As we already discussed, we have a schema file. We need to get that schema into the code, specifically, as an instance of the MessageType class. Let’s see how to do that:

MessageType schema = getSchemaForParquetFile();

...

private MessageType getSchemaForParquetFile() throws IOException {
    File resource = new File(schemaFilePath);
    String rawSchema = new String(Files.readAllBytes(resource.toPath()));
    return MessageTypeParser.parseMessageType(rawSchema);
}

As you can see, we’re just reading the file as string, and then parsing that string using the parseMessageType() method in the MessageTypeParser class provided by the Apache library.


Getting the Parque Writer

This is almost the last step in the process. We just have to get an instance of the CustomParquetWriter class that we discussed earlier. Here, we also provide the path of the output file to which the writer will write. The code for this is also pretty simple:

CustomParquetWriter writer = getParquetWriter(schema);

...

private CustomParquetWriter getParquetWriter(MessageType schema) throws IOException {
    String outputFilePath = outputDirectoryPath+ "/" + System.currentTimeMillis() + ".parquet";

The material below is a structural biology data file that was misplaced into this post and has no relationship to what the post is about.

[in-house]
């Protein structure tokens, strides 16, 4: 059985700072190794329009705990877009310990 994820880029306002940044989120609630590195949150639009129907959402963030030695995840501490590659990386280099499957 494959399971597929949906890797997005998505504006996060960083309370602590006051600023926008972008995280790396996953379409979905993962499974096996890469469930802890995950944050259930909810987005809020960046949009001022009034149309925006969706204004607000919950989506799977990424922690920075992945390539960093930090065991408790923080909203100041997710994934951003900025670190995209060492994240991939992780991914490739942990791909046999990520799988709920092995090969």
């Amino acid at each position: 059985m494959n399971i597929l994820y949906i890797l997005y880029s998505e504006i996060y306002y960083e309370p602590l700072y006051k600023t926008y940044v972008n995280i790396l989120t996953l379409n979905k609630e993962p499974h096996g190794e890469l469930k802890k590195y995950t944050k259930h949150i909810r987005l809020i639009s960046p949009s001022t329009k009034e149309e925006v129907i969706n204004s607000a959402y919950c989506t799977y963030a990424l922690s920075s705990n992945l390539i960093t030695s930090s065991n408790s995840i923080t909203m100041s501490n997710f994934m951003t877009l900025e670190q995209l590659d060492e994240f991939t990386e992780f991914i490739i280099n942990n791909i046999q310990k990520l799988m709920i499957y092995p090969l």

File outputParquetFile = new File(outputFilePath);
    Path path = new Path(outputParquetFile.toURI().toString());
    return new CustomParquetWriter(
            path, schema, false, CompressionCodecName.SNAPPY
    );
}

Writing data to the Parquet File

This is the last step, we just have to write the data to the file. We’ll loop the list of list that we created and we’ll write each list to the file using the writer we created in the previous step:

for (List<String> column : columns) {
    writer.write(column);
}
logger.info("Finished writing Parquet file.");

writer.close();

That’s pretty much it. You can go to the output directory and check the file created. For example, this is what I got after running this project:

Parquet file example

If you want to start directly with the working example, you can find the Spring Boot project in my Github repo. And if you have any doubts or queries, feel free to ask me in the comments.


And if you like what you see here, or on my Medium blog, and would like to see more of such helpful technical posts in the future, consider supporting me on Patreon and Github.